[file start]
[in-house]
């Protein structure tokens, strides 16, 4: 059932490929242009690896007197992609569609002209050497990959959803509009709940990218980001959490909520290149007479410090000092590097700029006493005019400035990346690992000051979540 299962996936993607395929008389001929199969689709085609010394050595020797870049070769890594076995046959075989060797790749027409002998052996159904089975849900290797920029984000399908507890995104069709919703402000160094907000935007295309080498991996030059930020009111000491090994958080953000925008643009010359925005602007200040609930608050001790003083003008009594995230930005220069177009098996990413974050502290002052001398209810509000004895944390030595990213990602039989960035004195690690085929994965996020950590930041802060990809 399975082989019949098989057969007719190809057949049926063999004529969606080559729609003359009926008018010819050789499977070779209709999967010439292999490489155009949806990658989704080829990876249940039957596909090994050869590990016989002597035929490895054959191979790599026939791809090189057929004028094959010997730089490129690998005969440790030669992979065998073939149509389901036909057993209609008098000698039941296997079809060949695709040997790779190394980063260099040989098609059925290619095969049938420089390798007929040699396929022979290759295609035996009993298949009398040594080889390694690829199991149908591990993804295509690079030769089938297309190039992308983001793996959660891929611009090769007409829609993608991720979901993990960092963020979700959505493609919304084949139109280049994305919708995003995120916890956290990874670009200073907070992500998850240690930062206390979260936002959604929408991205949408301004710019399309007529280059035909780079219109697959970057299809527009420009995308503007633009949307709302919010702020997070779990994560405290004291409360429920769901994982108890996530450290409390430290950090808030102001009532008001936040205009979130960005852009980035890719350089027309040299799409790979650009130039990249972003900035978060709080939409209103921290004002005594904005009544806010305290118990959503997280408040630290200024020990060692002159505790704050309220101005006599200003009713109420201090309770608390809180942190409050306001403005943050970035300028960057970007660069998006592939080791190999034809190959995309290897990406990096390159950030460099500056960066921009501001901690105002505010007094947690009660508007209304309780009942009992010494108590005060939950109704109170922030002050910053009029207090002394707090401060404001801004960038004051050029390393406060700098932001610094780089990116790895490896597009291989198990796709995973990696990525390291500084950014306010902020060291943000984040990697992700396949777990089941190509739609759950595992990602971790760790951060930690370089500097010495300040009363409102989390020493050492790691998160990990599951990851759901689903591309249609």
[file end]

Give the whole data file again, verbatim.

[in-house]
């Protein structure tokens, strides 16, 4: 059932490929242009690896007197992609569609002209050497990959959803509009709940990218980001959490909520290149007479410090000092590097700029006493005019400035990346690992000051979540 299962996936993607395929008389001929199969689709085609010394050595020797870049070769890594076995046959075989060797790749027409002998052996159904089975849900290797920029984000399908507890995104069709919703402000160094907000935007295309080498991996030059930020009111000491090994958080953000925008643009010359925005602007200040609930608050001790003083003008009594995230930005220069177009098996990413974050502290002052001398209810509000004895944390030595990213990602039989960035004195690690085929994965996020950590930041802060990809 399975082989019949098989057969007719190809057949049926063999004529969606080559729609003359009926008018010819050789499977070779209709999967010439292999490489155009949806990658989704080829990876249940039957596909090994050869590990016989002597035929490895054959191979790599026939791809090189057929004028094959010997730089490129690998005969440790030669992979065998073939149509389901036909057993209609008098000698039941296997079809060949695709040997790779190394980063260099040989098609059925290619095969049938420089390798007929040699396929022979290759295609035996009993298949009398040594080889390694690829199991149908591990993804295509690079030769089938297309190039992308983001793996959660891929611009090769007409829609993608991720979901993990960092963020979700959505493609919304084949139109280049994305919708995003995120916890956290990874670009200073907070992500998850240690930062206390979260936002959604929408991205949408301004710019399309007529280059035909780079219109697959970057299809527009420009995308503007633009949307709302919010702020997070779990994560405290004291409360429920769901994982108890996530450290409390430290950090808030102001009532008001936040205009979130960005852009980035890719350089027309040299799409790979650009130039990249972003900035978060709080939409209103921290004002005594904005009544806010305290118990959503997280408040630290200024020990060692002159505790704050309220101005006599200003009713109420201090309770608390809180942190409050306001403005943050970035300028960057970007660069998006592939080791190999034809190959995309290897990406990096390159950030460099500056960066921009501001901690105002505010007094947690009660508007209304309780009942009992010494108590005060939950109704109170922030002050910053009029207090002394707090401060404001801004960038004051050029390393406060700098932001610094780089990116790895490896597009291989198990796709995973990696990525390291500084950014306010902020060291943000984040990697992700396949777990089941190509739609759950595992990602971790760790951060930690370089500097010495300040009363409102989390020493050492790691998160990990599951990851759901689903591309249609």